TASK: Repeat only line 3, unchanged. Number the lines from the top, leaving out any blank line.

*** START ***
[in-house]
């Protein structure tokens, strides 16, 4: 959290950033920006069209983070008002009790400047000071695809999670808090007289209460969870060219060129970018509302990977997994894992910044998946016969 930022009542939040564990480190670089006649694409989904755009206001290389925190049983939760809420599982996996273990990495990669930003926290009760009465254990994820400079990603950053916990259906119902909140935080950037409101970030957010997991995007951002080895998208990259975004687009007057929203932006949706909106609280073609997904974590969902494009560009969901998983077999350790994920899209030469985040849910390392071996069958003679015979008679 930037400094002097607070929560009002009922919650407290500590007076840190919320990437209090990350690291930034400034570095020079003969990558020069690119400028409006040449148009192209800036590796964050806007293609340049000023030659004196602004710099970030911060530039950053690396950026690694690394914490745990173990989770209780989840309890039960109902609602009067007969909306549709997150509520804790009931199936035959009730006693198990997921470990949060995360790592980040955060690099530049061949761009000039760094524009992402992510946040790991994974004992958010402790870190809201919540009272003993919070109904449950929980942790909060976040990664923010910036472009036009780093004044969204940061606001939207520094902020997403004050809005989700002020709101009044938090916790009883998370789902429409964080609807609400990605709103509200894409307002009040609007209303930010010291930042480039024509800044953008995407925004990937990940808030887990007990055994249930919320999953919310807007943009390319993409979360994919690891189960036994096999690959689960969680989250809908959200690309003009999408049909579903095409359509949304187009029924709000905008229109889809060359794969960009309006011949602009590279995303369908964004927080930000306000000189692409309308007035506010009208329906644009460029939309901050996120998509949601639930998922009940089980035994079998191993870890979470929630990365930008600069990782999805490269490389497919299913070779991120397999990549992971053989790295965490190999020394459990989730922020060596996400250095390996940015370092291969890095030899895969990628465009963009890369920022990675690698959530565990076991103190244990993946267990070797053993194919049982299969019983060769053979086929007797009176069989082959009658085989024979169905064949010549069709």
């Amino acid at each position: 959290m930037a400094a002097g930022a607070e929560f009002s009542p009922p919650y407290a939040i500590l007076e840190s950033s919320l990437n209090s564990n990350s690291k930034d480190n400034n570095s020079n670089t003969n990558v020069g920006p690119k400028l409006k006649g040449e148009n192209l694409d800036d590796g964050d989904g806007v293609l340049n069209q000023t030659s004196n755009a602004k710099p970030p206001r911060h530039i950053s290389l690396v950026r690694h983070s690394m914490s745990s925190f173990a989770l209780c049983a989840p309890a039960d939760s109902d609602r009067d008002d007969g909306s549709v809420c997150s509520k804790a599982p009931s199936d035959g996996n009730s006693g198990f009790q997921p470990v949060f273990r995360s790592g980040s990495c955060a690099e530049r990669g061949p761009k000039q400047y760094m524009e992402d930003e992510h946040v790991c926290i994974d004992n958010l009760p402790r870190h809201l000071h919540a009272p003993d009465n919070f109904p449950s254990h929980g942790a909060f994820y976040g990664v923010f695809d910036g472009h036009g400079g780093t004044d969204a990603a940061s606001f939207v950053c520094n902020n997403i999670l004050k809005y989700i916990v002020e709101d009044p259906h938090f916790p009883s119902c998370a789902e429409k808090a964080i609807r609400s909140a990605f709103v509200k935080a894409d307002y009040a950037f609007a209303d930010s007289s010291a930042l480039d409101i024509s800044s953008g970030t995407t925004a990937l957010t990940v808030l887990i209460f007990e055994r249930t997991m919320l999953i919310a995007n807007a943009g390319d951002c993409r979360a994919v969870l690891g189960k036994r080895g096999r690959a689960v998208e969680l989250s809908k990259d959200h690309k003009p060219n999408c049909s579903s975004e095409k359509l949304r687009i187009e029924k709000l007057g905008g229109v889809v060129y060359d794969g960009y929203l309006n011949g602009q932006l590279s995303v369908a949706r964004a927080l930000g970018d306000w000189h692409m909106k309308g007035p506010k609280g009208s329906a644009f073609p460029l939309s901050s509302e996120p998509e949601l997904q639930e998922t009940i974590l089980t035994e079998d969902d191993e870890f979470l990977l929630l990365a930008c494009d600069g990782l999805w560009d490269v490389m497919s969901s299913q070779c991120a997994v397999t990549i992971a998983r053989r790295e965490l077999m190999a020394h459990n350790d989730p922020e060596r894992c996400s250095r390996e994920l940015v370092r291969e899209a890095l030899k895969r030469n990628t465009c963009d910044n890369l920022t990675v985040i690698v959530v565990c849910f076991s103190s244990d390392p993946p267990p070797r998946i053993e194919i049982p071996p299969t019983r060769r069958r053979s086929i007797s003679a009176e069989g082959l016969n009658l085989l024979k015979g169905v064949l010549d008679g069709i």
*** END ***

């Amino acid at each position: 959290m930037a400094a002097g930022a607070e929560f009002s009542p009922p919650y407290a939040i500590l007076e840190s950033s919320l990437n209090s564990n990350s690291k930034d480190n400034n570095s020079n670089t003969n990558v020069g920006p690119k400028l409006k006649g040449e148009n192209l694409d800036d590796g964050d989904g806007v293609l340049n069209q000023t030659s004196n755009a602004k710099p970030p206001r911060h530039i950053s290389l690396v950026r690694h983070s690394m914490s745990s925190f173990a989770l209780c049983a989840p309890a039960d939760s109902d609602r009067d008002d007969g909306s549709v809420c997150s509520k804790a599982p009931s199936d035959g996996n009730s006693g198990f009790q997921p470990v949060f273990r995360s790592g980040s990495c955060a690099e530049r990669g061949p761009k000039q400047y760094m524009e992402d930003e992510h946040v790991c926290i994974d004992n958010l009760p402790r870190h809201l000071h919540a009272p003993d009465n919070f109904p449950s254990h929980g942790a909060f994820y976040g990664v923010f695809d910036g472009h036009g400079g780093t004044d969204a990603a940061s606001f939207v950053c520094n902020n997403i999670l004050k809005y989700i916990v002020e709101d009044p259906h938090f916790p009883s119902c998370a789902e429409k808090a964080i609807r609400s909140a990605f709103v509200k935080a894409d307002y009040a950037f609007a209303d930010s007289s010291a930042l480039d409101i024509s800044s953008g970030t995407t925004a990937l957010t990940v808030l887990i209460f007990e055994r249930t997991m919320l999953i919310a995007n807007a943009g390319d951002c993409r979360a994919v969870l690891g189960k036994r080895g096999r690959a689960v998208e969680l989250s809908k990259d959200h690309k003009p060219n999408c049909s579903s975004e095409k359509l949304r687009i187009e029924k709000l007057g905008g229109v889809v060129y060359d794969g960009y929203l309006n011949g602009q932006l590279s995303v369908a949706r964004a927080l930000g970018d306000w000189h692409m909106k309308g007035p506010k609280g009208s329906a644009f073609p460029l939309s901050s509302e996120p998509e949601l997904q639930e998922t009940i974590l089980t035994e079998d969902d191993e870890f979470l990977l929630l990365a930008c494009d600069g990782l999805w560009d490269v490389m497919s969901s299913q070779c991120a997994v397999t990549i992971a998983r053989r790295e965490l077999m190999a020394h459990n350790d989730p922020e060596r894992c996400s250095r390996e994920l940015v370092r291969e899209a890095l030899k895969r030469n990628t465009c963009d910044n890369l920022t990675v985040i690698v959530v565990c849910f076991s103190s244990d390392p993946p267990p070797r998946i053993e194919i049982p071996p299969t019983r060769r069958r053979s086929i007797s003679a009176e069989g082959l016969n009658l085989l024979k015979g169905v064949l010549d008679g069709i």